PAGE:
Dementia Vs Alzheimer’s Disease: Understanding The Conditions

Dementia Vs Alzheimer’s

Understanding the distinction between dementia and Alzheimer’s disease is akin to navigating the intricate tapestry of cognitive disorders. Dementia serves as the overarching term, a broad category that encompasses a range of neurological conditions characterised by a decline in memory, reasoning, and other thinking skills that significantly impede daily life.

Key difference between Alzheimer’s Disease Vs Dementia

Alzheimer’s disease, on the other hand, stands as the most common cause of dementia, accounting for an estimated 60-80% of cases. It’s a specific illness that not only affects memory but also gradually erodes the ability to carry out the simplest tasks. Delving into the nuances between these two terms illuminates the complexity of brain health and underscores the importance of accurate diagnosis and tailored approaches to care.

What Is Dementia?

Dementia is a collective term used to describe a variety of neurological conditions that affect the brain, leading to a progressive decline in cognitive function beyond what might be expected from normal ageing. This decline is severe enough to interfere with daily life, affecting memory, thinking, orientation, comprehension, calculation, learning capacity, language, and judgement. However, consciousness is not impaired. The impairment in cognitive function is commonly accompanied, and occasionally preceded, by deterioration in emotional control, social behaviour, or motivation.

From a biological standpoint, dementia is the result of damage to neurons and their connections in the brain. Depending on the area of the brain affected, the symptoms can vary widely among individuals. For instance, damage to the hippocampus, the region of the brain essential for memory formation, is often seen early in dementia, leading to the characteristic memory loss associated with the condition.

In 2022 alone, Dementia was one of the most common health concerns in Australia. An estimated 401,300 Australians were living with dementia, and about 63% of dementia patients were women.

Symptoms of Dementia

Symptoms of Dementia in stages

Dementia symptoms vary depending on the cause and the area of the brain that’s affected, but they generally follow a trajectory from early, subtle signs to more severe impairments as the condition progresses. Here’s an overview from early to progressive symptoms:

Early Signs & Symptoms Of Dementia

Early symptoms of dementia can be subtle and may not immediately disrupt daily life. They include:

  • Memory Loss
    Difficulty recalling recent events, appointments, or conversations, which is more than just occasional forgetfulness.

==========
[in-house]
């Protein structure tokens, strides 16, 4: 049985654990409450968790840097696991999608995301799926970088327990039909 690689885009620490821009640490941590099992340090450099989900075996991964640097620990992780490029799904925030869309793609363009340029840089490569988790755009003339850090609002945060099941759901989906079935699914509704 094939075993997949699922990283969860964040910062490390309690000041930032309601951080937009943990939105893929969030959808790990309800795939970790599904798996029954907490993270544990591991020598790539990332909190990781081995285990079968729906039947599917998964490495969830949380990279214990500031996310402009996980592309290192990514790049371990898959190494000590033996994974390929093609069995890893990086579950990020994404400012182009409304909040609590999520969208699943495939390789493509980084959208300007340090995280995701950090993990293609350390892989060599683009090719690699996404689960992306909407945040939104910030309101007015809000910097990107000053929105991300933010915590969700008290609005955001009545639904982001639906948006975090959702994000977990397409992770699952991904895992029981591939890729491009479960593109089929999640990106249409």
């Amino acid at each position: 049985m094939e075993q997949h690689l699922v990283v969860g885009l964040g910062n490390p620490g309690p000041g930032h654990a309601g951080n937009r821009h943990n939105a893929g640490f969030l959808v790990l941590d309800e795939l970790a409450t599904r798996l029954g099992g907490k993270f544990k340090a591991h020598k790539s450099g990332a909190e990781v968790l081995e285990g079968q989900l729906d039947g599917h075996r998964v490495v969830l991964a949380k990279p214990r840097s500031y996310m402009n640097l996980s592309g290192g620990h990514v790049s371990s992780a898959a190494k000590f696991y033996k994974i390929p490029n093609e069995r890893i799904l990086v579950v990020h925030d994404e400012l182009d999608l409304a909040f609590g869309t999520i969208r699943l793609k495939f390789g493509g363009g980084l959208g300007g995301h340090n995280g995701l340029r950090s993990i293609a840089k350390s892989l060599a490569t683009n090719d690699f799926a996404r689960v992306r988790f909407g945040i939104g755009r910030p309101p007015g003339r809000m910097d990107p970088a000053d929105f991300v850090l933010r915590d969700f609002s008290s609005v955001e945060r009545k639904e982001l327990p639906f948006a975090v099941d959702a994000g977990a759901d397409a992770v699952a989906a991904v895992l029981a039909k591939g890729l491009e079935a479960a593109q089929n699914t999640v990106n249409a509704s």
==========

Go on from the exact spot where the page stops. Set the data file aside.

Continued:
• Difficulty with Familiar Tasks
    Struggling to complete routine tasks that the person has performed many times before, such as cooking a meal or using a household appliance.
  • Language Problems
    Difficulty finding the right words during a conversation or reading and writing.
  • Changes in Mood and Personality
    Experiencing mood swings, depression, or becoming easily upset in situations that wouldn’t have previously caused a reaction.
  • Disorientation
    Losing track of the date or time of day, or getting lost in familiar places.
  • Poor Judgement
    Showing a lack of judgement in decisions, like wearing inappropriate clothing for the weather.

Intermediate Symptoms of Dementia

As dementia progresses, symptoms become more pronounced and begin to interfere with the individual’s independence:

  • Increased Memory Loss
    Forgetting details about current events, personal history, and even recognising close family members.
  • Difficulty with Complex Tasks
    Struggling with planning or solving problems, which may manifest in managing finances or following a recipe.
  • Communication Difficulties
    Significant problems with language, such as frequent pausing, inventing new words to describe familiar objects, or repeating phrases.
  • Visuospatial Problems
    Difficulty judging distance or seeing objects in three dimensions; navigating stairs or parking the car becomes challenging.
  • Wandering and Getting Lost
    May wander off and get lost, even in familiar settings.
  • Misplacing Items
    Putting items in unusual places, such as keys in the fridge, and being unable to retrace steps to find them.

Advanced Symptoms of Dementia

In the late stages, the symptoms of dementia significantly affect the person’s ability to function independently:

  • Severe Memory Loss
    Including loss of recognition of friends and family members.
  • Significant Physical Decline
    Difficulty with movement and coordination, needing assistance with daily activities such as dressing, eating, and personal care.
  • Communication Loss
    Eventually, the person may lose the ability to speak or communicate clearly.
  • Behavioural Changes
    May include aggression, agitation, or inappropriate behaviour.
  • Loss of Awareness of Environment
    Becoming less aware of what’s happening around them, including time and place.
  • Increased Susceptibility to Infections
    Especially prone to pneumonia in the later stages.

As dementia progresses, the focus of care shifts towards providing support and comfort, managing symptoms, and maintaining quality of life through personalised care plans, which may include medical management, environmental adjustments, and support for carers.

What Is Alzheimer’s Disease?

Alzheimer’s disease is a progressive neurological disorder that is the most common cause of dementia, characterising a gradual decline in cognitive function and memory. It predominantly affects individuals over the age of 65, though early-onset Alzheimer’s can occur in younger people.

Scientifically, Alzheimer’s disease is characterised by two hallmark abnormalities in the brain: amyloid plaques and tau tangles.

Amyloid Plaques